Notice: Eighth Circuit Rule 28a(k) Governs Citation of Unpublished Opinions and Provides That They Are Not Precedent and Generally Should Not Be Cited Unless Relevant to Establishing the Doctrines of Res Judicata, Collateral Estoppel, the Law of the Case, or if the Opinion Has Persuasive Value on a Material Issue and No Published Opinion Would Serve As Well.eugene F. Mcguire, Appellant, v. Lt. Alan Higley; Geri Bowhay; Russell Schuster, Us1 R.;monte Vance, Us1; Dawn Rong, R.n., Appellees, 980 F.2d 735 (8th Cir. 1992)

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US Court of Appeals for the Eighth Circuit - 980 F.2d 735 (8th Cir. 1992) Submitted: December 7, 1992. Filed: December 10, 1992

Before FAGG, BOWMAN, and WOLLMAN, Circuit Judges.

PER CURIAM.


Eugene McGuire, a Nebraska state inmate, appeals the district court's1  grant of summary judgment for the defendant prison officials and medical personnel in McGuire's 42 U.S.C. § 1983 action. McGuire claimed defendants acted with deliberate indifference to his serious medical need after he injured his leg during recreation on the evening of June 11, 1990. We review the matter de novo and affirm.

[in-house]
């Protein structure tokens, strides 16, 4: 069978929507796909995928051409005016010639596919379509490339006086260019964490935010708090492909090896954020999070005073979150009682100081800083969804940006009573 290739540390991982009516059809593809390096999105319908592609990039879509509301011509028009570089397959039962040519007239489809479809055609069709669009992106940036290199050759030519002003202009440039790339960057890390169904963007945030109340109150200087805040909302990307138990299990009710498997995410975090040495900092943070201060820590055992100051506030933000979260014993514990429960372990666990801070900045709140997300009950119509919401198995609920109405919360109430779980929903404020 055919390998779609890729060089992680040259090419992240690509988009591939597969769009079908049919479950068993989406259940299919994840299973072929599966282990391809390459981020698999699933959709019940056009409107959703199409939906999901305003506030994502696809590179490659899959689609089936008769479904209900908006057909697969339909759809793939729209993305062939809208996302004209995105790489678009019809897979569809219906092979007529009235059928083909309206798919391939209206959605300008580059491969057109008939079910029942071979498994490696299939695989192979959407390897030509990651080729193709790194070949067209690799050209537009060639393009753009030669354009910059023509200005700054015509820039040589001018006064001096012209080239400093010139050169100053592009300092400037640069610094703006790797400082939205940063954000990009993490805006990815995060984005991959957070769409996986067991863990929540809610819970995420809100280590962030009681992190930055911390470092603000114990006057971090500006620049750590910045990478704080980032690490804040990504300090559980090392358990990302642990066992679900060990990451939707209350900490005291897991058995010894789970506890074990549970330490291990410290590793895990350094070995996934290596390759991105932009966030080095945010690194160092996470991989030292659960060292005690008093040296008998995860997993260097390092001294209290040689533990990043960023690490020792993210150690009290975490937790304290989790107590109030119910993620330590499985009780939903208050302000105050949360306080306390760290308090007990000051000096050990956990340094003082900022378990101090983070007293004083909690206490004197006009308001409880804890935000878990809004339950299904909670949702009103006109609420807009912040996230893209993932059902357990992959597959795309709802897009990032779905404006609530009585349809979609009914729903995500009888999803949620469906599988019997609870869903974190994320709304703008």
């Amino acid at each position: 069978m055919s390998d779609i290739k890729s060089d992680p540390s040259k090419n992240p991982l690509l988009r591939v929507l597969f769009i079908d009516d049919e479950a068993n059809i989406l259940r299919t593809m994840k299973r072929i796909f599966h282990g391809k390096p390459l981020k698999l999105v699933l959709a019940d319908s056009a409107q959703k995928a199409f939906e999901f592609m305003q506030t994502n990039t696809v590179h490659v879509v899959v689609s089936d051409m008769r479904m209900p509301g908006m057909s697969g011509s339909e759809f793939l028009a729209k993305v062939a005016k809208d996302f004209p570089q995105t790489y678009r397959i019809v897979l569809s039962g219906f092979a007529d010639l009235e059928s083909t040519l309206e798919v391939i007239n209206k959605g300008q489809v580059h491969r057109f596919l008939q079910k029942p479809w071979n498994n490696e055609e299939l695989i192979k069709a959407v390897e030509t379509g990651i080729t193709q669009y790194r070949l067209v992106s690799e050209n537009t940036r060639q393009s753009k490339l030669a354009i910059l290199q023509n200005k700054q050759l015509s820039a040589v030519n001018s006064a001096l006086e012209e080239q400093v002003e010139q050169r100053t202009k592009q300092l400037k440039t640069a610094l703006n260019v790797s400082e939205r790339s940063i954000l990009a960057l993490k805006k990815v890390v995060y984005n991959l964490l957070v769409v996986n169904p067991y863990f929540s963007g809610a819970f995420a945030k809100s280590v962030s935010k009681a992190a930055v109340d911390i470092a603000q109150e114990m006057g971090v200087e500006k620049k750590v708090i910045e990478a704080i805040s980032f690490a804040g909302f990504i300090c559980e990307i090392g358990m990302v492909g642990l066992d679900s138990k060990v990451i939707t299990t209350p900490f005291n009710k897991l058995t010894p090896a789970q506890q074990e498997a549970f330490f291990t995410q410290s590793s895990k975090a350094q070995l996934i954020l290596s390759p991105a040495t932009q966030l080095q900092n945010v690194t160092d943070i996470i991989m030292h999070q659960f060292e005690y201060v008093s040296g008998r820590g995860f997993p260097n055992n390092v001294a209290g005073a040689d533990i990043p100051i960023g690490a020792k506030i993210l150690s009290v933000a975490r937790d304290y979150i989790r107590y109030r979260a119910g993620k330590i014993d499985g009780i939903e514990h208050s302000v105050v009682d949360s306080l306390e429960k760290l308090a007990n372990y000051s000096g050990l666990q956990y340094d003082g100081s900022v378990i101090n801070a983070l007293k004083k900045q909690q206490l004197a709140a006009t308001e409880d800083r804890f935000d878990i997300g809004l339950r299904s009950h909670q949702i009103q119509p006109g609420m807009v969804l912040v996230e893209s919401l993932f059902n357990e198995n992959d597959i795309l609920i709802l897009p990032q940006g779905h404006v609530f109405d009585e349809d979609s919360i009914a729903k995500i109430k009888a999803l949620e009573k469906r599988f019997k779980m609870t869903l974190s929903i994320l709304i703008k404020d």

McGuire argues that his affidavit asserting that defendant Higley was called on June 11 and ordered a guard to return McGuire to his housing unit-and Higley's denial of the incident in his affidavit-created a material factual dispute.

Although we agree with McGuire that his affidavit did refute Higley's affidavit, we conclude the factual dispute is immaterial. Even taking McGuire's assertion as true, the actions of Higley, as well as those of the other defendants, did not amount to deliberate indifference. The medical records and affidavits establish that McGuire received pain medication and a heating pad the night of his injury. Even if McGuire is correct that heat should not have been applied to his leg immediately after his injury and that he should not have been told to walk off the soreness the following day, negligence does not amount to a constitutional violation "merely because the victim is a prisoner." See Estelle v. Gamble, 429 U.S. 97, 106 (1976). McGuire admits that by June 15, his pain had subsided and he could walk without the crutches provided to him two days earlier. Taking the facts in the light most favorable to him, we conclude that he has not established deliberate indifference.

The judgment is affirmed.

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The Honorable Warren K. Urbom, Senior United States District Judge for the District of Nebraska